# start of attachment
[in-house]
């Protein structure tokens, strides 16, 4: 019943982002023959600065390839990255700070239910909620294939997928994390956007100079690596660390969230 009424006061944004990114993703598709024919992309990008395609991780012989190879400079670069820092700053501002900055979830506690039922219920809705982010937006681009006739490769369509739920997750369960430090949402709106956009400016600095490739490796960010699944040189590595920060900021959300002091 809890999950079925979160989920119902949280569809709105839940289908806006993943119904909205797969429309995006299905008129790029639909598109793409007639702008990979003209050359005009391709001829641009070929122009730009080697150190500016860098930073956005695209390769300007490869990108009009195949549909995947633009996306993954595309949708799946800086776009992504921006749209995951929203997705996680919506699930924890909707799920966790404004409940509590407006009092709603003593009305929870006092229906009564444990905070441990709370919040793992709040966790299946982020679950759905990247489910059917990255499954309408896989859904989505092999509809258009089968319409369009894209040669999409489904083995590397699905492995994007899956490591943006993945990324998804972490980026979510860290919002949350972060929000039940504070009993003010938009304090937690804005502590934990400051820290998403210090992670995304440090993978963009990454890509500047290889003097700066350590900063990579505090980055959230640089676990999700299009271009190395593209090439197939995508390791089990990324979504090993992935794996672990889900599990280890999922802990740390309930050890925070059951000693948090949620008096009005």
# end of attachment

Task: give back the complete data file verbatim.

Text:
[in-house]
């Protein structure tokens, strides 16, 4: 019943982002023959600065390839990255700070239910909620294939997928994390956007100079690596660390969230 009424006061944004990114993703598709024919992309990008395609991780012989190879400079670069820092700053501002900055979830506690039922219920809705982010937006681009006739490769369509739920997750369960430090949402709106956009400016600095490739490796960010699944040189590595920060900021959300002091 809890999950079925979160989920119902949280569809709105839940289908806006993943119904909205797969429309995006299905008129790029639909598109793409007639702008990979003209050359005009391709001829641009070929122009730009080697150190500016860098930073956005695209390769300007490869990108009009195949549909995947633009996306993954595309949708799946800086776009992504921006749209995951929203997705996680919506699930924890909707799920966790404004409940509590407006009092709603003593009305929870006092229906009564444990905070441990709370919040793992709040966790299946982020679950759905990247489910059917990255499954309408896989859904989505092999509809258009089968319409369009894209040669999409489904083995590397699905492995994007899956490591943006993945990324998804972490980026979510860290919002949350972060929000039940504070009993003010938009304090937690804005502590934990400051820290998403210090992670995304440090993978963009990454890509500047290889003097700066350590900063990579505090980055959230640089676990999700299009271009190395593209090439197939995508390791089990990324979504090993992935794996672990889900599990280890999922802990740390309930050890925070059951000693948090949620008096009005």